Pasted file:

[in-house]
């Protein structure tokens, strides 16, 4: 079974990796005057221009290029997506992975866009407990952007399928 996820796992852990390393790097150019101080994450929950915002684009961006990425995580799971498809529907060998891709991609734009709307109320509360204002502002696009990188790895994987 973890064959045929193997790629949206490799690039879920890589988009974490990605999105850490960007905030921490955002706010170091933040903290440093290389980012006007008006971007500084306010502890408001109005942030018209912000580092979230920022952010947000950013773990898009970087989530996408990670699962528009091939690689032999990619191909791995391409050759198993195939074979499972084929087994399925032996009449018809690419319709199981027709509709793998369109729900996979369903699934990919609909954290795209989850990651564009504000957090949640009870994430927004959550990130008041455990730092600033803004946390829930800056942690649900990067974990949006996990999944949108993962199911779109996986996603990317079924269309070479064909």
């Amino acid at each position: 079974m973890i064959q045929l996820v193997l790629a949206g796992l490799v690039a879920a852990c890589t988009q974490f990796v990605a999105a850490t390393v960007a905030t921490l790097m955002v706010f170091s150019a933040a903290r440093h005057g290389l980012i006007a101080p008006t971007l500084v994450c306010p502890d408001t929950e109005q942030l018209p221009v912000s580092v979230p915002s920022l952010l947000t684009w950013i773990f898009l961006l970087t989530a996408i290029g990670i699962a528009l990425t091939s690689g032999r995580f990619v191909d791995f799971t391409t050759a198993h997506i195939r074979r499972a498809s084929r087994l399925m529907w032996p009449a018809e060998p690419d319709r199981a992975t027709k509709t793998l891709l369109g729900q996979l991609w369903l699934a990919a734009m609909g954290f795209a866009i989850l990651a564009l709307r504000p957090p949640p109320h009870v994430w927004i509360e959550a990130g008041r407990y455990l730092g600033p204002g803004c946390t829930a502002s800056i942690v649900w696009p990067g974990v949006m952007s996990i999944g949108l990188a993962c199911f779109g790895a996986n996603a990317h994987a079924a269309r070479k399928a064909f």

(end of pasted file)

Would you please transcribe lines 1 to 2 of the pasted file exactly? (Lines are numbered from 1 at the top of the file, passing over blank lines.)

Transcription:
[in-house]
């Protein structure tokens, strides 16, 4: 079974990796005057221009290029997506992975866009407990952007399928 996820796992852990390393790097150019101080994450929950915002684009961006990425995580799971498809529907060998891709991609734009709307109320509360204002502002696009990188790895994987 973890064959045929193997790629949206490799690039879920890589988009974490990605999105850490960007905030921490955002706010170091933040903290440093290389980012006007008006971007500084306010502890408001109005942030018209912000580092979230920022952010947000950013773990898009970087989530996408990670699962528009091939690689032999990619191909791995391409050759198993195939074979499972084929087994399925032996009449018809690419319709199981027709509709793998369109729900996979369903699934990919609909954290795209989850990651564009504000957090949640009870994430927004959550990130008041455990730092600033803004946390829930800056942690649900990067974990949006996990999944949108993962199911779109996986996603990317079924269309070479064909």